Michael's Reviews > Digitizing Race: Visual Cultures of the Internet

Digitizing Race by Lisa Nakamura
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Jun 01, 2010

it was amazing
bookshelves: tech-studies-comps
Read in May, 2010

In Digitizing Race (2008), Lisa Nakamura explores gender and race identity formation in various digital media, employing visual culture studies. As Nakamura explains it, visual culture studies analyses have all too often simplified digital communication because they employ a human-computer interaction (HCI) model rather than a computer-mediated communication (CMC) model of digital spaces (9), so they have often ignored networking and power, whereas communication studies have often ignored what websites do visually (10). 

Chapter 1 explores buddy icons on instant messenger services, which all too often get discussed as verbal-only. Nakamura sees these buddy icons as sophisticated ways to present identities online. One interesting aspect of options for buddy icons on some websites is the neoliberal notion of colorblindness, where race is effaced and represented instead through the category of "nation" (57).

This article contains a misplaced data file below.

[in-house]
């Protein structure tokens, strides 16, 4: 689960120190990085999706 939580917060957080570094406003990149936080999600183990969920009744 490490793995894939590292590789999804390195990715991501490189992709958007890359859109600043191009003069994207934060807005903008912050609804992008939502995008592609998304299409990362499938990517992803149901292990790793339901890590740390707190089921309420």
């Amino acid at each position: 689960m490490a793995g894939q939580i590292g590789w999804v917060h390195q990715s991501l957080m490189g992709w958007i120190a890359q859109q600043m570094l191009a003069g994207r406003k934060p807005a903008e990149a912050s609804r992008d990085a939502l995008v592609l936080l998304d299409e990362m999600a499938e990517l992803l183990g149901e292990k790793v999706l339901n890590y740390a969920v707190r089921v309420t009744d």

Chapter 2 analyzes the website Alllooksame? (a website that asks viewers to guess whether pictures are of Chinese, Korean, or Japanese ethnicity) to explain how the website is used by Asians to resist the reification of race as visually identifiable and readable (78). Nakamura uses this analysis to question postcolonial fears that the Internet might be a homogenizing technology that might erase endangered cultures or languages (78, 91-92). 

Chapter 3 analyzes the racial visualization in the Matrix films, Minority Report, and Apple advertisements, especially exploring the ways that Black authenticity is deployed in the films. Whiteness in the Matrix series is portrayed as inhuman, replicable, and machine-like, whereas Blackness is presented as "natural" and "authentic" (100) and "the source of human agency in this techo-future" (103). However, Nakamura argues that this "authenticity" and "singularity" are serviceable to white audiences: "blackness is singularity, but never for the black subject, always for the white subject" (116). 

Chapter 4 explores the visual self-representation of pregnant women in online communities, showing how they bring bodies into websites that offer alternatives to the hyper-exaggerated feminine bodies that are often seen as the "norm" on the Internet (136). These images also show resistance to the ways in which institutions (such as medicine) have tried to manage identities (170). 

Chapter 5 explores the limitations of discussions of the "digital divide," arguing that much of these studies fail to take into account digital production, which means they are not telling the whole story and might even deepen a digital divide because they inform policy (172). Nakamura argues that these studies need to take into account production, especially production that questions hegemonic norms of race.
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